Congratulations to Ben!
The technological potential of semiconductor nanowires has been demonstrated in a broad range of applications spanning optoelectronic, energy, and sensor technologies. Continued progress towards meeting the large expectations generated by initial proof-of-concept demonstrations risk stalling unless outstanding challenges concerning the scalable fabrication of nanostructured materials are resolved. Inspired by the need for scalable and energy-efficient nanofabrication approaches, we investigated the growth of semiconductor nanowires on inductively heated metal surfaces. Beyond the practical synthesis advantages, this approach also enables dynamic control over the surface temperature as an advantageous experimental platform to study nanowire growth kinetics and the fundamental reaction mechanism. In contrast to conventional nanowire growth from metal seed particles (i.e., vapor-liquid-solid), the fundamental mechanism and reaction kinetics underpinning the direct nanowire growth on bulk metal films is poorly understood.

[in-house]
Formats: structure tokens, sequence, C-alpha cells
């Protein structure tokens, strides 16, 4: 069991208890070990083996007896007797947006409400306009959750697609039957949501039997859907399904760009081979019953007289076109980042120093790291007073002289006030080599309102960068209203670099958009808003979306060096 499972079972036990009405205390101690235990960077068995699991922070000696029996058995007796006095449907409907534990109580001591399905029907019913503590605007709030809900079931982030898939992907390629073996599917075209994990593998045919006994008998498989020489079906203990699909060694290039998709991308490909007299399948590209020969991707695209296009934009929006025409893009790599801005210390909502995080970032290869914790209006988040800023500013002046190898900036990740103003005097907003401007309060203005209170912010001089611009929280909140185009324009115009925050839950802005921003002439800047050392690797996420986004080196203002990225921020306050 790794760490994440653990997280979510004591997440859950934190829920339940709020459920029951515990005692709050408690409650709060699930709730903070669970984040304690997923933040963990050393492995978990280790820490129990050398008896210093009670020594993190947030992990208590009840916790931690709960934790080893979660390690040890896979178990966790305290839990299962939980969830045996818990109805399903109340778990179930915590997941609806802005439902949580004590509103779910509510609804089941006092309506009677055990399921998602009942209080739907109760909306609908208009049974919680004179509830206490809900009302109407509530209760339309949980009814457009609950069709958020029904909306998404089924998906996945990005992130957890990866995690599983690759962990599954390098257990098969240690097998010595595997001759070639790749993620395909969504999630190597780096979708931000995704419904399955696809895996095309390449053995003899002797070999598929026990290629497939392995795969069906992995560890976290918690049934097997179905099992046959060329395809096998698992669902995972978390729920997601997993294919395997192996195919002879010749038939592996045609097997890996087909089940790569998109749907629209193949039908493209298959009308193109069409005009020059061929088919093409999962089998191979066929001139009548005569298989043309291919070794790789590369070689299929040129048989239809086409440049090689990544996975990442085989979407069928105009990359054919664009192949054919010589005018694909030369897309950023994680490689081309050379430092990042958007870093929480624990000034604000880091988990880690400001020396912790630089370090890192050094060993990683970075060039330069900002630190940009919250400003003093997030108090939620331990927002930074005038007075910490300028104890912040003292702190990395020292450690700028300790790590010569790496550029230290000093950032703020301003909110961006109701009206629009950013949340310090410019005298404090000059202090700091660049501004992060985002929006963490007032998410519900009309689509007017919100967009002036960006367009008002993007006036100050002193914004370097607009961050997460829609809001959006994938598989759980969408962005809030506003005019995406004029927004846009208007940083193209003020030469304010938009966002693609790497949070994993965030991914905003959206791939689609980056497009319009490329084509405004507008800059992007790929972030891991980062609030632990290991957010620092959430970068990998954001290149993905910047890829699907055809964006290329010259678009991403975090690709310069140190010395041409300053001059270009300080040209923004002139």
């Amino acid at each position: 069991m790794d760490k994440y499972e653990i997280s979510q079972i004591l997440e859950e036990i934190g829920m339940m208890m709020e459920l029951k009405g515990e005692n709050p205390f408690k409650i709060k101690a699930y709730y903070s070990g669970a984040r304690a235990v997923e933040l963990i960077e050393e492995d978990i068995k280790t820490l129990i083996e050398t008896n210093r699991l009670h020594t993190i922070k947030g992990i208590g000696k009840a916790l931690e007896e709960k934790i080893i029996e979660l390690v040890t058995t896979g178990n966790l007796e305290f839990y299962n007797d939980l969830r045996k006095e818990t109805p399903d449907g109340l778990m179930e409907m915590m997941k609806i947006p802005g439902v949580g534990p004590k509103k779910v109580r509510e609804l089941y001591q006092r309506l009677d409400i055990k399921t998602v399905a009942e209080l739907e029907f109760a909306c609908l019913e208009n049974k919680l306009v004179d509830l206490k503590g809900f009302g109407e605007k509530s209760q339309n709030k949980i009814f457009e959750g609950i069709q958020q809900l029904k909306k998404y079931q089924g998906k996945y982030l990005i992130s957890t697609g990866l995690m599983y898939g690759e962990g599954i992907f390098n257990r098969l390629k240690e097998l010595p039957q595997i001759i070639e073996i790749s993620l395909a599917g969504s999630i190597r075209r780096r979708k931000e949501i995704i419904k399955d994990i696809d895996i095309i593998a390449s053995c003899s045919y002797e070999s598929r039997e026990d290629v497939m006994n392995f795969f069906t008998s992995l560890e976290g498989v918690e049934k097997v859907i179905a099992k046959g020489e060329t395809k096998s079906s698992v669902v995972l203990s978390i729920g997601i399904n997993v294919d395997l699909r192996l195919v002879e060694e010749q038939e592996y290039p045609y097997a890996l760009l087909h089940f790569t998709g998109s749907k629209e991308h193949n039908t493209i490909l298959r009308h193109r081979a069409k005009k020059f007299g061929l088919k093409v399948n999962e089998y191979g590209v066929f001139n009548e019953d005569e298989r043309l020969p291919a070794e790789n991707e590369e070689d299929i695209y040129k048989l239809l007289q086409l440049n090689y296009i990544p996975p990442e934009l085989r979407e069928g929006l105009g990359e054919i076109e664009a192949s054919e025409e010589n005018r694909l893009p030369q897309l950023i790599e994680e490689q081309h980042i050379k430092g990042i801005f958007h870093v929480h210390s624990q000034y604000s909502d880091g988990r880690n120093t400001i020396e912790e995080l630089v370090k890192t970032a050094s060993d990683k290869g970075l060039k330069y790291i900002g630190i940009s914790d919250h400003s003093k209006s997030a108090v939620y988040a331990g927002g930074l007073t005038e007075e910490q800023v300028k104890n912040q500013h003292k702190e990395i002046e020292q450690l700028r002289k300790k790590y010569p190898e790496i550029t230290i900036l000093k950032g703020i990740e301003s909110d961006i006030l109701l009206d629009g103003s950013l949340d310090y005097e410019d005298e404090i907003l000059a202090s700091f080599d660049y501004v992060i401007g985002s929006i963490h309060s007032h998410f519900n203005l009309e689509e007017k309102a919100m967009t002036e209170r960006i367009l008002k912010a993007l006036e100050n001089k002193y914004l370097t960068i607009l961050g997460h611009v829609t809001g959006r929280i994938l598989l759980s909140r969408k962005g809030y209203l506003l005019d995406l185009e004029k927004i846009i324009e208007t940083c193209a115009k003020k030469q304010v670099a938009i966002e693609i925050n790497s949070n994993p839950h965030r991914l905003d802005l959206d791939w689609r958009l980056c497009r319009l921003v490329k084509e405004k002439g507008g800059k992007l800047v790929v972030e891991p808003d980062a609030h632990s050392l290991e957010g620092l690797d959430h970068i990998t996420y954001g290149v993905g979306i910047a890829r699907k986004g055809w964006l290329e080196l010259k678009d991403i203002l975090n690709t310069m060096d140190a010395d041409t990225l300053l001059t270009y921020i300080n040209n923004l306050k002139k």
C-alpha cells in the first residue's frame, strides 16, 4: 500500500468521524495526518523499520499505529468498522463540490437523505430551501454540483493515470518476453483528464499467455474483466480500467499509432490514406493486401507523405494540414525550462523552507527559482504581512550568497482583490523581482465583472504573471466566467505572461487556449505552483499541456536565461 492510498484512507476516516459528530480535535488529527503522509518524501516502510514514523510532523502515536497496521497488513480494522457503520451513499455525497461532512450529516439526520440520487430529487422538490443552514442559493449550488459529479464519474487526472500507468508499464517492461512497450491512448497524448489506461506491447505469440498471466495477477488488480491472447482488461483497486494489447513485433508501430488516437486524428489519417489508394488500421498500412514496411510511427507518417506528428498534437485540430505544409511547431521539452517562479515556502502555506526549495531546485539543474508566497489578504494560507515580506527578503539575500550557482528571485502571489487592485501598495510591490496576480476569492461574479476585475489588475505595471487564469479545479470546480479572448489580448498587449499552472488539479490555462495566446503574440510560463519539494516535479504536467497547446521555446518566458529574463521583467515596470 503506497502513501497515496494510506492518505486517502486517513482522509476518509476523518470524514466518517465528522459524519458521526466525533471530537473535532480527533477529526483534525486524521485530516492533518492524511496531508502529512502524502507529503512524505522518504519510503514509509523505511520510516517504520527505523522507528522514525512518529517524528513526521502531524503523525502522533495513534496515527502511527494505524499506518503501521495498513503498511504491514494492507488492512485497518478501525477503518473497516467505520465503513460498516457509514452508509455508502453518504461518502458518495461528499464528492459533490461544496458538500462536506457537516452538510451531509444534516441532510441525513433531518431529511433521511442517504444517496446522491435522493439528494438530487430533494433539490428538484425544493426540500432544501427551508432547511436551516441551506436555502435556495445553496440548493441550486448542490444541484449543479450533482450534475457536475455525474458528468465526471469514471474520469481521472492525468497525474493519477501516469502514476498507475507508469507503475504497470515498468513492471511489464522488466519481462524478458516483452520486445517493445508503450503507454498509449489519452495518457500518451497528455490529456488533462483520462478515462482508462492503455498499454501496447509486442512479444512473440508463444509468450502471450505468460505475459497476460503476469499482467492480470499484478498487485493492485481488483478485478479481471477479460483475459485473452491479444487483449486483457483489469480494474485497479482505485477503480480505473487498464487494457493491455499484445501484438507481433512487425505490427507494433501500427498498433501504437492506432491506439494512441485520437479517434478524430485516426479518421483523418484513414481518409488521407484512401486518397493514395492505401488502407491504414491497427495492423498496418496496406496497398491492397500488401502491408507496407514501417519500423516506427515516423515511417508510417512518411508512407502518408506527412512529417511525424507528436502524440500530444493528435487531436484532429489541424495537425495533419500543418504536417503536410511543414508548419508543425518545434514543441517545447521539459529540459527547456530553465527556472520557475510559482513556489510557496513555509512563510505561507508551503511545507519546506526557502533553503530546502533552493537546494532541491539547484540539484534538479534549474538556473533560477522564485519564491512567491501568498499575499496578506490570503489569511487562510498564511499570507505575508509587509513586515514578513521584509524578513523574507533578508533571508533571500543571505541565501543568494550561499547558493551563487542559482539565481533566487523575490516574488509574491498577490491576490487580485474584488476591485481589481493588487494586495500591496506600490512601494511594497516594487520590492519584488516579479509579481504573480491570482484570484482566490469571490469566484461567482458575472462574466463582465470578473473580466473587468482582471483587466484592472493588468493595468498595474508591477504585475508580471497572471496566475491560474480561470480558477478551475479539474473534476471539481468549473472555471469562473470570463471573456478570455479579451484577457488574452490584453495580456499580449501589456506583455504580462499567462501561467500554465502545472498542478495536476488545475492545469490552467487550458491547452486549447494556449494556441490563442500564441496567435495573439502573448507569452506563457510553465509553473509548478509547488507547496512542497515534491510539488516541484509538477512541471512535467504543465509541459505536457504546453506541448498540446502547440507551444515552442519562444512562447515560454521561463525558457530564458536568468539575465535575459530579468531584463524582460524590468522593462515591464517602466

Ben’s paper presents a systematic analysis of thermodynamic and kinetic aspects of germanium nanowire growth from copper surfaces. We disentangle the complex interplay between these steps and analyze the reaction kinetics to identify the activation energies of specific steps. These results enable deeper understanding of the basic reaction mechanism and thereby extend the control over NW growth from bulk metal films. From an applied perspective, the ability to engineer rapid, spatially and temporally programmable heating profiles without physical contact to the heater is advantageous for high-throughput processing methods like roll-to-roll manufacturing.
Ben’s paper is available here:
Chem. Mater., 2017, 29 (11), pp 4792–4800